Hyperbaric Oxygen Therapy

Hyperbaric oxygen chamber

Breathing 100% oxygen at increased atmospheric pressure is a painless, proven way to help the body heal. Hyperbaric oxygen chambers work by surrounding the patient with 100% oxygen at higher than normal atmospheric pressure in sessions, or dives, that last 90 minutes to two hours. This increases the amount of oxygen in the patient's blood, allowing red blood cells to pass more easily through the plasma into the wounds to heal them from the inside out.

Introduced in the mid-'60s, HBO chambers have evolved to treat patients suffering from diabetic ulcers, pressure ulcers, infections, compromised skin grafts, and wounds that haven't healed within 30 days.

Weighing more than one ton each, the HBO chambers resemble a reclining bed encased in a clear acrylic shell nearly a yard in diameter. Patients can listen to music or watch movies on televisions and VCR/DVD players mounted above the chamber while remaining in constant contact with those outside the chamber through an intercom and private handset. The only physical sensation resulting from the treatment is a slight pressure on the eardrum, such as that felt when a plane lands, as the air in the chamber is compressed.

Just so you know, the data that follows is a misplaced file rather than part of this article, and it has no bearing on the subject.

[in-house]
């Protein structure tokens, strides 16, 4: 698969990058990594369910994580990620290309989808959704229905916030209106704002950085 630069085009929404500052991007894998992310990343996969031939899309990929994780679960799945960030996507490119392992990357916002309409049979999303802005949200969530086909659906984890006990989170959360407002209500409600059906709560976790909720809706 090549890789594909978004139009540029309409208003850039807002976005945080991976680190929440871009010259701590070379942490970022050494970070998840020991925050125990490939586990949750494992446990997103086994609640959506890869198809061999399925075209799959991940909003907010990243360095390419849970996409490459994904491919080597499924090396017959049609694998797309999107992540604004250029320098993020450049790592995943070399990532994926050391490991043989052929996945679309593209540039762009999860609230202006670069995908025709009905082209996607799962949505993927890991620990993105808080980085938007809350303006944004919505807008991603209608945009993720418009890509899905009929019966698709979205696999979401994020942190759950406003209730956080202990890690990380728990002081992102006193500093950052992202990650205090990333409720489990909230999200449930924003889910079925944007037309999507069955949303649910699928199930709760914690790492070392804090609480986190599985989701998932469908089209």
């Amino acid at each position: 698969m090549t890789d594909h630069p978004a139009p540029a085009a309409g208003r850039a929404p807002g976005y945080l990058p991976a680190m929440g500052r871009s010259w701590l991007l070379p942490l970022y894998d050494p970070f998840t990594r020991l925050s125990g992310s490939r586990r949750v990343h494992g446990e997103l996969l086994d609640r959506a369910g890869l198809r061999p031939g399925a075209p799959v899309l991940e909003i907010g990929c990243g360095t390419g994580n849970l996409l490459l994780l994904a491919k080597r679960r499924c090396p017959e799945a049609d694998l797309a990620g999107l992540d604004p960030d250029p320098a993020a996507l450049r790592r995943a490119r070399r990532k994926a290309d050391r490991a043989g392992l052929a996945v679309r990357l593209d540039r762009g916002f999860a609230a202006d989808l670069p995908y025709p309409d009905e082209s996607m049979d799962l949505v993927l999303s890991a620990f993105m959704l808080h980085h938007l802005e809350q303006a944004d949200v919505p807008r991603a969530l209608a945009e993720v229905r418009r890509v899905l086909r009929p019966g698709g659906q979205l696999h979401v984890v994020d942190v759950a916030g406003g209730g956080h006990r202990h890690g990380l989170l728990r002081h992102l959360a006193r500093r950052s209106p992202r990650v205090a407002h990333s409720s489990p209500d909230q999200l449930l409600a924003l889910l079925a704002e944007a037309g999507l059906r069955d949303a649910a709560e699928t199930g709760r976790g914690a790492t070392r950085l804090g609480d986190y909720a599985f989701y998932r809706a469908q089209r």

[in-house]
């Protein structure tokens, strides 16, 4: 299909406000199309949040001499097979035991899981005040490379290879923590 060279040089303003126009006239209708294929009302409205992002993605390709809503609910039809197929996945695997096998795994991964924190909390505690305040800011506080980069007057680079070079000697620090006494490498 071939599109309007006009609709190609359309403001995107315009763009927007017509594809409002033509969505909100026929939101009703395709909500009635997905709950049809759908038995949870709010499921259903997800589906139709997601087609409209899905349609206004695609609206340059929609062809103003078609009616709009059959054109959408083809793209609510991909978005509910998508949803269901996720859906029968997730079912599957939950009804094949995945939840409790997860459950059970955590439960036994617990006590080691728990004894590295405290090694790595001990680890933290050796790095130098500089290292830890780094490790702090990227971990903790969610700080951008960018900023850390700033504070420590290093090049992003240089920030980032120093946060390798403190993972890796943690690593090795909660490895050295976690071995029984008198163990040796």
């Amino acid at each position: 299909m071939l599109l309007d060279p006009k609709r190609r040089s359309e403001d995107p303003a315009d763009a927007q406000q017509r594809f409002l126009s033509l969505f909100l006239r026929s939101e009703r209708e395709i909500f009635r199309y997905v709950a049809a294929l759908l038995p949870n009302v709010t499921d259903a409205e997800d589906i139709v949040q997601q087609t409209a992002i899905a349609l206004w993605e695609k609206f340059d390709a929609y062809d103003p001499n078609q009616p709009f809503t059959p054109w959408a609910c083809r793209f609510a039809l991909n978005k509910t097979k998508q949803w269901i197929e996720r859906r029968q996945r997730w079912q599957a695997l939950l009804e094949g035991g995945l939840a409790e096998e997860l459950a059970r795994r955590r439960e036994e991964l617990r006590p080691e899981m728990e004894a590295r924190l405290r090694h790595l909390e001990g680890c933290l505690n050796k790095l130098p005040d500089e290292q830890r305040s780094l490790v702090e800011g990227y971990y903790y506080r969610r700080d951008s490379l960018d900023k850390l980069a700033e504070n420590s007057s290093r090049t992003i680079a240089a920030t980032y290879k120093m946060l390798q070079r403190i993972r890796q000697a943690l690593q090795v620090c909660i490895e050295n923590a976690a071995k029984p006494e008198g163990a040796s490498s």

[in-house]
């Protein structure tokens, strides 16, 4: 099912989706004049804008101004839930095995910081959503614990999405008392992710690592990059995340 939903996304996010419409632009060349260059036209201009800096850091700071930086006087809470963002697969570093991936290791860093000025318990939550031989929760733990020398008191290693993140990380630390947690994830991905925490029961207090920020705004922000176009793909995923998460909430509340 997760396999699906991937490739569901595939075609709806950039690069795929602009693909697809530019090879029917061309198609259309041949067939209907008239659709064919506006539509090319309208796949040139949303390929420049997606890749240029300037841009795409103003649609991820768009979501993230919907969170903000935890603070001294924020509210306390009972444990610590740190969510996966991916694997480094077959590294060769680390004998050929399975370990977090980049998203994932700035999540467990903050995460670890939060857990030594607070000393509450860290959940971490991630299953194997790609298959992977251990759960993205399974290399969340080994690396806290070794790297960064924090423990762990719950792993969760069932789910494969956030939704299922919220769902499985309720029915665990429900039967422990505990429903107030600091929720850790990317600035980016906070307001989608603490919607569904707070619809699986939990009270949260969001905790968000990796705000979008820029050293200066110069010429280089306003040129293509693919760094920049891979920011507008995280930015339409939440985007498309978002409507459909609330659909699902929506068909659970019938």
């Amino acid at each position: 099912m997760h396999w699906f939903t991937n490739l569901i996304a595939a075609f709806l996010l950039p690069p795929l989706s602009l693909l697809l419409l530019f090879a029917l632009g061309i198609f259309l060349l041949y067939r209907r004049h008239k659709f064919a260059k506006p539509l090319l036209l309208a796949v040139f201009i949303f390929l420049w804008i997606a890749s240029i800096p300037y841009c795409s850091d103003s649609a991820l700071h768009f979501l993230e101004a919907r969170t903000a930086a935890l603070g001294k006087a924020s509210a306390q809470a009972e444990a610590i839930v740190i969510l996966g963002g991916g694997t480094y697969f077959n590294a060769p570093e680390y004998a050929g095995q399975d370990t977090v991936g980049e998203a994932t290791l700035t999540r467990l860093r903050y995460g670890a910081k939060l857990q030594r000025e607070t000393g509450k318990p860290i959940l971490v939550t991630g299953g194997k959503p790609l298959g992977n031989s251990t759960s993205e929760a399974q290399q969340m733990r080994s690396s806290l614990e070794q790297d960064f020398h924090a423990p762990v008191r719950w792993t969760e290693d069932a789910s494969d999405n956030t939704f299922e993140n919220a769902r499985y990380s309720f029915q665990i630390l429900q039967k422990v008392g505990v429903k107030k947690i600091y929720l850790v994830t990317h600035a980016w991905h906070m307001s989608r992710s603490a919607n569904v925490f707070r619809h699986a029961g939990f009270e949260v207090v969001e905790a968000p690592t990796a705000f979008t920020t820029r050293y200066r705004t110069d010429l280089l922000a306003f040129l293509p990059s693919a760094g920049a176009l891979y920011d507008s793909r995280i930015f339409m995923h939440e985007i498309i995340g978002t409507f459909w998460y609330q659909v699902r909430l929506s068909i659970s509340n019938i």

Frequently Asked Questions about HBO

Where can I get HBO treatment?

HBO treatment is available at Advanced Wound Center East and Anderson.

Approved Hyperbaric Oxygen Therapy Indications

CMS (Medicare) lists the following indications as approved coverage for HBOT, in order of decreasing utilization:

  • Diabetic wounds of the lower extremities (DWLE) 
  • Soft tissue radionecrosis 
  • Compromised grafts 
  • Chronic refractory osteomyelitis 
  • Osteoradionecrosis 
  • Acute peripheral arterial insufficiency 
  • Progressive necrotizing infections 
  • Crush injuries 
  • Acute traumatic peripheral ischemia 
  • Gas gangrene 
  • Acute carbon monoxide intoxication 
  • Decompression illness/sickness 
  • Gas embolism 
  • Cyanide poisoning 
  • Actinomycosis

Additional UHMS-Approved Indications

  • Thermal burns 
  • Exceptional blood loss anemia
  • Intracranial abscess